Maxine McDonald • Fine Art PhotographyTechniques

Methods & Materials

Gelatin Silver Print

The classic black and white print shot on film and printed by hand with traditional chemicals on classic fiber-based paper that is coated with a silver emulsion creating a rich one-of-a-kind print. These prints are usually printed in a limited edition with no two exactly alike although they may look nearly alike to the untrained eye. These prints are the most archival of all prints many lasting for hundreds of years with no deterioration.

Toned Gelatin Silver Print

A print made the same way as above but placed in a toner bath after the wash to change the color of the print or to create greater permanence. Toners range from golds through browns to deep purplish blacks. Toned prints usually have even greater archival permanence than regular gelatin silver prints.


A traditional color print shot on film and printed on color papers [I generally use kodak] using an enlarger and a color printing machine. These prints have a certain amount of archival stability but since the color paper is resin coated, framed work should not be placed in direct sunlight.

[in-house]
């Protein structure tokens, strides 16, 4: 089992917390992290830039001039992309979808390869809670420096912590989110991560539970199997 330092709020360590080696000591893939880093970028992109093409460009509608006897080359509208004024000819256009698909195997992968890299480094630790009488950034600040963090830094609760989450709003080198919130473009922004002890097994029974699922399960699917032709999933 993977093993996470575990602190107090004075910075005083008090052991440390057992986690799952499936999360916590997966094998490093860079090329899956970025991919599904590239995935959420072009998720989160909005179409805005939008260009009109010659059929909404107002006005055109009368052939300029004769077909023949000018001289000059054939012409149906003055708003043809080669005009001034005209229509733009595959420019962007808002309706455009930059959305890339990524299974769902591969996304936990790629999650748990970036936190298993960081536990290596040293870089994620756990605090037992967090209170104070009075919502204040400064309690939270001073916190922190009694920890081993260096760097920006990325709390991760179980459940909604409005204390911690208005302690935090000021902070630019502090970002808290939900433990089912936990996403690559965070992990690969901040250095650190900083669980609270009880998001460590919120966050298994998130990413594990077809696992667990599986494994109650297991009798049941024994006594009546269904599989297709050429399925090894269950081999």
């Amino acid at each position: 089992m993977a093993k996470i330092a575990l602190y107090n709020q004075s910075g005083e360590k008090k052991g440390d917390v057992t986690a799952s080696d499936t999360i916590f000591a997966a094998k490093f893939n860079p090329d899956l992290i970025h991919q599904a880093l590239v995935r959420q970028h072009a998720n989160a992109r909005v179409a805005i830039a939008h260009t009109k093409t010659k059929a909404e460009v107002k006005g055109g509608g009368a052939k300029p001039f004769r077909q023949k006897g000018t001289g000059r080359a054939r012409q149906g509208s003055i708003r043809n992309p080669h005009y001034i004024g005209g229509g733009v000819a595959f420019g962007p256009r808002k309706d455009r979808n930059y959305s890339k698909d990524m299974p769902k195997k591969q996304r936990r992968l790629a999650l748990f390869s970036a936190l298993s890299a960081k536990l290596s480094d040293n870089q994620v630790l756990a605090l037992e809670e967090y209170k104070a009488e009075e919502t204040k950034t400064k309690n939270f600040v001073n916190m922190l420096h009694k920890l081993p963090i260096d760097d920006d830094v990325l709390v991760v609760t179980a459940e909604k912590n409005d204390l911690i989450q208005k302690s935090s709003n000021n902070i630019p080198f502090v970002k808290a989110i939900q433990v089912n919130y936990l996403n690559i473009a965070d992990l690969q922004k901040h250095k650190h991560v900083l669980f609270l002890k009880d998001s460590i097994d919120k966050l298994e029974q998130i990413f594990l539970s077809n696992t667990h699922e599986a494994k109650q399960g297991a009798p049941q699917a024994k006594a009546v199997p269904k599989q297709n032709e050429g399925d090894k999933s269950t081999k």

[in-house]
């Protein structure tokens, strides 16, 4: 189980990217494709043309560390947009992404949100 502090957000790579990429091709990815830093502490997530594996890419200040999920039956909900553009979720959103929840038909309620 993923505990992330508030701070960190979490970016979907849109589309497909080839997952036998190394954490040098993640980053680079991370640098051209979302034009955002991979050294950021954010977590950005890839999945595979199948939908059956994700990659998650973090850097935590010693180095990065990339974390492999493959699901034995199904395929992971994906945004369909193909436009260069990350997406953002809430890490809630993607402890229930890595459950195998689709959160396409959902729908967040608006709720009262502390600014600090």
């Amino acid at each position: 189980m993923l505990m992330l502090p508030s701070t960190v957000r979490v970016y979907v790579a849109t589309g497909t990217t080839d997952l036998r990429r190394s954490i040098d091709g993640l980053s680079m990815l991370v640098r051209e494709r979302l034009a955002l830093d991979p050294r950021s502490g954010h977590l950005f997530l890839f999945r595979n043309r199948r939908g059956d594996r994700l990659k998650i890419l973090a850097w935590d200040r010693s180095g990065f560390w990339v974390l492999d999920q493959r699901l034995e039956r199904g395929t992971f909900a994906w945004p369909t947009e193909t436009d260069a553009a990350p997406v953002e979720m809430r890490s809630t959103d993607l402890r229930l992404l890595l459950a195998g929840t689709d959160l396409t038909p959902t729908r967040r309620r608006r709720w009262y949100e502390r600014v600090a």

A print shot on to a card in a digital camera and then adjusted in a computer program and printed on a printer on  photographic paper, or taken to a custom lab and printed on color paper as discussed above. So far the custom printing seems to have more archival permanence than the printer papers available to the average photographer.

Infrared Gelatin Silver Print

A gelatin silver print made from an image shot on infrared film. Infrared film records reflected and transmitted infrared radiation in addition to visible light. The effect this has is follows: green foliage, people, clouds and sand in a sunlit scene will appear very light and almost glow, whereas water and sky will appear very dark. The film is difficult to use as it cannot be metered since the infrared light differs from day to day and season to season. However, the effect when it works well is magical!


A photo is etched onto a copper plate then inked and run through a press to create a one-of-a-kind etching on printmaking rag paper.